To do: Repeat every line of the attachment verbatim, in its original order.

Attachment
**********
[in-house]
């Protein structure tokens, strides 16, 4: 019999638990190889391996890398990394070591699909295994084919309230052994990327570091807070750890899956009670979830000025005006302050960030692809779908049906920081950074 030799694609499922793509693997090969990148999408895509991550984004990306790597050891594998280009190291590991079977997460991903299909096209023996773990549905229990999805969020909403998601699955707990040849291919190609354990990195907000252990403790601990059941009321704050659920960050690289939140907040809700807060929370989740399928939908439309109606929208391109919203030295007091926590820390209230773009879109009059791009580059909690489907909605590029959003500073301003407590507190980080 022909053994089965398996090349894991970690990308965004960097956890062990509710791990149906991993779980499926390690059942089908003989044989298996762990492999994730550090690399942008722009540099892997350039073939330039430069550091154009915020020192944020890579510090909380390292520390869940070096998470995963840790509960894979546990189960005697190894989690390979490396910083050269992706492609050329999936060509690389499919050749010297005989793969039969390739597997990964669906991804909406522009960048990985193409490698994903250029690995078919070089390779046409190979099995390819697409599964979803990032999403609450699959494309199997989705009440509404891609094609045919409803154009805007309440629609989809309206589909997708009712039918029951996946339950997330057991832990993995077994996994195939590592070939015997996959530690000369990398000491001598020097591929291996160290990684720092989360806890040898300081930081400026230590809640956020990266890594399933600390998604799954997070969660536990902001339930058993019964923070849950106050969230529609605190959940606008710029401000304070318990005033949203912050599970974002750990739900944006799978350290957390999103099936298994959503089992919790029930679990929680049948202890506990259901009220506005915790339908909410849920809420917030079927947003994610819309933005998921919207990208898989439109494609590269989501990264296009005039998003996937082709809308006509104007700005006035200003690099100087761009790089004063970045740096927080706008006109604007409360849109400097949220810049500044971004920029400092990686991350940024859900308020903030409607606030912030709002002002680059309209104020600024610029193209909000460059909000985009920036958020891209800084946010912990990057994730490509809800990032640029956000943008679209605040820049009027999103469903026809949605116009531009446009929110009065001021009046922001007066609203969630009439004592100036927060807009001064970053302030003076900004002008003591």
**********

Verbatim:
[in-house]
């Protein structure tokens, strides 16, 4: 019999638990190889391996890398990394070591699909295994084919309230052994990327570091807070750890899956009670979830000025005006302050960030692809779908049906920081950074 030799694609499922793509693997090969990148999408895509991550984004990306790597050891594998280009190291590991079977997460991903299909096209023996773990549905229990999805969020909403998601699955707990040849291919190609354990990195907000252990403790601990059941009321704050659920960050690289939140907040809700807060929370989740399928939908439309109606929208391109919203030295007091926590820390209230773009879109009059791009580059909690489907909605590029959003500073301003407590507190980080 022909053994089965398996090349894991970690990308965004960097956890062990509710791990149906991993779980499926390690059942089908003989044989298996762990492999994730550090690399942008722009540099892997350039073939330039430069550091154009915020020192944020890579510090909380390292520390869940070096998470995963840790509960894979546990189960005697190894989690390979490396910083050269992706492609050329999936060509690389499919050749010297005989793969039969390739597997990964669906991804909406522009960048990985193409490698994903250029690995078919070089390779046409190979099995390819697409599964979803990032999403609450699959494309199997989705009440509404891609094609045919409803154009805007309440629609989809309206589909997708009712039918029951996946339950997330057991832990993995077994996994195939590592070939015997996959530690000369990398000491001598020097591929291996160290990684720092989360806890040898300081930081400026230590809640956020990266890594399933600390998604799954997070969660536990902001339930058993019964923070849950106050969230529609605190959940606008710029401000304070318990005033949203912050599970974002750990739900944006799978350290957390999103099936298994959503089992919790029930679990929680049948202890506990259901009220506005915790339908909410849920809420917030079927947003994610819309933005998921919207990208898989439109494609590269989501990264296009005039998003996937082709809308006509104007700005006035200003690099100087761009790089004063970045740096927080706008006109604007409360849109400097949220810049500044971004920029400092990686991350940024859900308020903030409607606030912030709002002002680059309209104020600024610029193209909000460059909000985009920036958020891209800084946010912990990057994730490509809800990032640029956000943008679209605040820049009027999103469903026809949605116009531009446009929110009065001021009046922001007066609203969630009439004592100036927060807009001064970053302030003076900004002008003591």